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Food and drink
Burger King, often abbreviated as BK, is a global chain of hamburger fast food restaurants headquartered in unincorporated Miami-Dade County, Florida, United States. The company began in 1953 as Insta-Burger King, a Jacksonville, Florida-based restaurant chain. After Insta-Burger King ran into financial difficulties in 1954, its two Miami-based franchisees, David Edgerton and James McLamore, purchased the company and renamed it Burger King. Over the next half century, the company would change hands four times, with its third set of owners, a partnership of TPG Capital, Bain Capital, and Goldman Sachs Capital Partners, taking it public in 2002. In late 2010, 3G Capital of Brazil acquired a majority stake in BK in a deal valued at US$3.26 billion. The new owners promptly initiated a restructuring of the company to reverse its fortunes.
At the end of fiscal year 2013, Burger King reported it had over 13,000 outlets in 79 countries; of these, 66 percent are in the United States and 99 percent are privately owned and operated with its new owners moving to an entirely franchised model by the end of 2013. BK has historically used several variations of franchising to expand its operations. The manner in which the company licenses its franchisees varies depending on the region, with some regional franchises, known as master franchises, responsible for selling franchise sub-licenses on the company's behalf. Burger King's relationship with its franchises has not always been harmonious. Occasional spats between the two have caused numerous issues, and in several instances the company's and its licensees' relations have degenerated into precedent-setting court cases.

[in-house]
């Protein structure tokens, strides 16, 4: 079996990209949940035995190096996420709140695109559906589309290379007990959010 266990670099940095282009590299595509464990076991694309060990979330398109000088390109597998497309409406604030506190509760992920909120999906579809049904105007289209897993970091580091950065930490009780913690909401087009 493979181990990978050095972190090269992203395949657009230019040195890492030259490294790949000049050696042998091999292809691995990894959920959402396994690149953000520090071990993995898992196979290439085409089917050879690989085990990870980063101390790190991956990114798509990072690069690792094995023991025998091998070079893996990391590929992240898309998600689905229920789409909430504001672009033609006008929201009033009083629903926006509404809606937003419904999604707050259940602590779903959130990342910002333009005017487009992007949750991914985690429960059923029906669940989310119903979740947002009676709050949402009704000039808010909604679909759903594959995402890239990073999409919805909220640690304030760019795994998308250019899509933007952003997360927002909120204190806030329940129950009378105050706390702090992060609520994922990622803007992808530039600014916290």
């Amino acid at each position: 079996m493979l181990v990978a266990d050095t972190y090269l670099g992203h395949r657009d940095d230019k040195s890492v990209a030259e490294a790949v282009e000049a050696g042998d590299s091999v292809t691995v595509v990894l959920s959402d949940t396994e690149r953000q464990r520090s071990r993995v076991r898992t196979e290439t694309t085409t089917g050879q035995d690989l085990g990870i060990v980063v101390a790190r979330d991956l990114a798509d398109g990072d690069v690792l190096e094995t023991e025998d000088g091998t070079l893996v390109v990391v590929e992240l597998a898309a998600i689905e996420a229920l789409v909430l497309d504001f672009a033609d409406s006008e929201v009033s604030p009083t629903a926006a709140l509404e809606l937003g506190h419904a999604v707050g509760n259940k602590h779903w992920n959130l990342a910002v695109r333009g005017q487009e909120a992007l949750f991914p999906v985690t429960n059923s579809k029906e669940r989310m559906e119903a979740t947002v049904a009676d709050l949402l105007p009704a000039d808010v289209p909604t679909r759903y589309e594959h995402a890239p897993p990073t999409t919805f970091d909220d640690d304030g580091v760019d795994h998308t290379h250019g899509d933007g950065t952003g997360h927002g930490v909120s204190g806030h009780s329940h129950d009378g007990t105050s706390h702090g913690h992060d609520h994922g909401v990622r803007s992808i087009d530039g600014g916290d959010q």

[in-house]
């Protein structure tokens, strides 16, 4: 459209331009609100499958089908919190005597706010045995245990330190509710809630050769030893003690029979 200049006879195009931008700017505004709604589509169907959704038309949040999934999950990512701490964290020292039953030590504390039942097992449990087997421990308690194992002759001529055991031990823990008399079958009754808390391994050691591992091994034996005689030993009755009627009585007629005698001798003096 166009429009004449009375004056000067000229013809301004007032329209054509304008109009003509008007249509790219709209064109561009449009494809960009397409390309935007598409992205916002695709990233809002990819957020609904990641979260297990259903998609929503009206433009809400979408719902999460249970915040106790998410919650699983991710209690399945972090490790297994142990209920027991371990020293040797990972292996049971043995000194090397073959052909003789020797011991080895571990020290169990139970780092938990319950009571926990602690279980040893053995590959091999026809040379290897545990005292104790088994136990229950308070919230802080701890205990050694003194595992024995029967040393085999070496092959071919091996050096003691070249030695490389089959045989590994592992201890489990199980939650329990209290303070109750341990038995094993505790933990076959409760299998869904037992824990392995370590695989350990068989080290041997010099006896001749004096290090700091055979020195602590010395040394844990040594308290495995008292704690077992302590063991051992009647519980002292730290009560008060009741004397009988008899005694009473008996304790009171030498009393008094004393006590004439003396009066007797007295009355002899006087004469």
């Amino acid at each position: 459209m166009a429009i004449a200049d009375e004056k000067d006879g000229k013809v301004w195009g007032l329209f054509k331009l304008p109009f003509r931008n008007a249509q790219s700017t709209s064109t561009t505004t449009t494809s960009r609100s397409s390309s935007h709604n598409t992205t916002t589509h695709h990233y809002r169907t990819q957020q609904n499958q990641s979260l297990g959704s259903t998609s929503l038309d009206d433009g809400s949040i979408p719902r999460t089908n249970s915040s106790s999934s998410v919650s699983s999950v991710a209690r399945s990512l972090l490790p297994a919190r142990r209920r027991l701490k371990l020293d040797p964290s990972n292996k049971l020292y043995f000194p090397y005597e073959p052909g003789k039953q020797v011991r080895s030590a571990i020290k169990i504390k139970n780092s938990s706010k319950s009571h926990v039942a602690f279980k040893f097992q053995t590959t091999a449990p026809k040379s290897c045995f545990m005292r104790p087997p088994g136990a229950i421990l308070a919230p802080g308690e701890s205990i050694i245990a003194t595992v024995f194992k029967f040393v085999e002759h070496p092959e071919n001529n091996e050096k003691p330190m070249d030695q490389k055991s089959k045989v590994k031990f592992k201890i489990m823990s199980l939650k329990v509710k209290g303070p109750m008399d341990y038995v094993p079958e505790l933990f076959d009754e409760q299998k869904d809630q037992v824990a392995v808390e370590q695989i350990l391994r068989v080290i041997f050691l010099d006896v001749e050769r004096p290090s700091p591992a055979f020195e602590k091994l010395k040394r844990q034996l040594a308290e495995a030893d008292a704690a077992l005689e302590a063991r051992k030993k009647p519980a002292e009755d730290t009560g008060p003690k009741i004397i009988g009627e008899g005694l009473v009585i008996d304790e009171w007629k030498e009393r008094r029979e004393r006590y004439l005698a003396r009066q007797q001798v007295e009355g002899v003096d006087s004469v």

Food is any substance consumed to provide nutritional support for the body. It is usually of plant or animal origin, and contains essential nutrients, such as carbohydrates, fats, proteins, vitamins, or minerals. The substance is ingested by an organism and assimilated by the organism's cells in an effort to produce energy, maintain life, or stimulate growth.
Historically, people secured food through two methods: hunting and gathering, and agriculture. Today, most of the food energy consumed by the world population is supplied by the food industry.
The Burger King
Fast food is the term given to food that can be prepared and served very quickly, first popularized in the 1950s in the United States. While any meal with low preparation time can be considered to be fast food, typically the term refers to food sold in a restaurant or store with preheated or precooked ingredients, and served to the customer in a packaged form for take-out/take-away. Fast food restaurants are traditionally separated by their ability to serve food via a drive-through. The term "fast food" was recognized in a dictionary by Merriam–Webster in 1951.
Outlets may be stands or kiosks, which may provide no shelter or seating, or fast food restaurants (also known as quick service restaurants). Franchise operations which are part of restaurant chains have standardized foodstuffs shipped to each restaurant from central locations.
Enormous Omelet Sandwich
The Burger King is a character created as the advertising mascot for international fast food restaurant chain Burger King that has been used in numerous television commercials and advertising programs. The character has under gone several iterations over the course of its company's history. The first iteration of the King was part of Burger King sign at the first store in Miami, Florida in 1955. Later signs had the King shown sitting on a "burger throne" as well as atop the BK sign while holding a beverage. In the early 1970s Burger King started using a small, animated version of the King called Kurger Bing in its children's advertising where the animated Burger King was voiced by Allen Swift. By the late 70s, the original animated King was replaced by the "Marvelous Magical Burger King", a red-bearded, Tudor-era king who ruled the Burger King Kingdom and performed magic tricks that were mostly sleight-of-hand, but sometimes relied on camera tricks or involved his "Magic Ring" which could summon copious amounts of food. The children's ads featuring the King were phased out by the late 1980s in favor of the BK Kids Club Gang and other later programs.